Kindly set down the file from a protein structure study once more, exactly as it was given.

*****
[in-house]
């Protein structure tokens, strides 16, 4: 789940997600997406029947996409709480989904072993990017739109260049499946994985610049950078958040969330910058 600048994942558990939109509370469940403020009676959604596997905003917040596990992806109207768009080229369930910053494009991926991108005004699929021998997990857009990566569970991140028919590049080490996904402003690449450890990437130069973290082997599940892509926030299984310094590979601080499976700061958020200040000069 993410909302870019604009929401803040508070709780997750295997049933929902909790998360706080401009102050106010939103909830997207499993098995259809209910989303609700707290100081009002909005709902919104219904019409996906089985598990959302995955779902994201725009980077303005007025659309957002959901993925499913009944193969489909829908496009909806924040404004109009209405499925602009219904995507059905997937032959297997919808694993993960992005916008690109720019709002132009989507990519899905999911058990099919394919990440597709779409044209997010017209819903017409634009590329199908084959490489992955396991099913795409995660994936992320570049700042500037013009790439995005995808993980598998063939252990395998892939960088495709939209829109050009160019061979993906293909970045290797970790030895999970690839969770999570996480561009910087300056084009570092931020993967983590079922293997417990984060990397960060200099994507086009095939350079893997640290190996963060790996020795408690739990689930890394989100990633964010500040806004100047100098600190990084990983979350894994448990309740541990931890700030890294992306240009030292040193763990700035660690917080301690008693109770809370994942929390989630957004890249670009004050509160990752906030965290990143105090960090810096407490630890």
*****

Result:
[in-house]
């Protein structure tokens, strides 16, 4: 789940997600997406029947996409709480989904072993990017739109260049499946994985610049950078958040969330910058 600048994942558990939109509370469940403020009676959604596997905003917040596990992806109207768009080229369930910053494009991926991108005004699929021998997990857009990566569970991140028919590049080490996904402003690449450890990437130069973290082997599940892509926030299984310094590979601080499976700061958020200040000069 993410909302870019604009929401803040508070709780997750295997049933929902909790998360706080401009102050106010939103909830997207499993098995259809209910989303609700707290100081009002909005709902919104219904019409996906089985598990959302995955779902994201725009980077303005007025659309957002959901993925499913009944193969489909829908496009909806924040404004109009209405499925602009219904995507059905997937032959297997919808694993993960992005916008690109720019709002132009989507990519899905999911058990099919394919990440597709779409044209997010017209819903017409634009590329199908084959490489992955396991099913795409995660994936992320570049700042500037013009790439995005995808993980598998063939252990395998892939960088495709939209829109050009160019061979993906293909970045290797970790030895999970690839969770999570996480561009910087300056084009570092931020993967983590079922293997417990984060990397960060200099994507086009095939350079893997640290190996963060790996020795408690739990689930890394989100990633964010500040806004100047100098600190990084990983979350894994448990309740541990931890700030890294992306240009030292040193763990700035660690917080301690008693109770809370994942929390989630957004890249670009004050509160990752906030965290990143105090960090810096407490630890």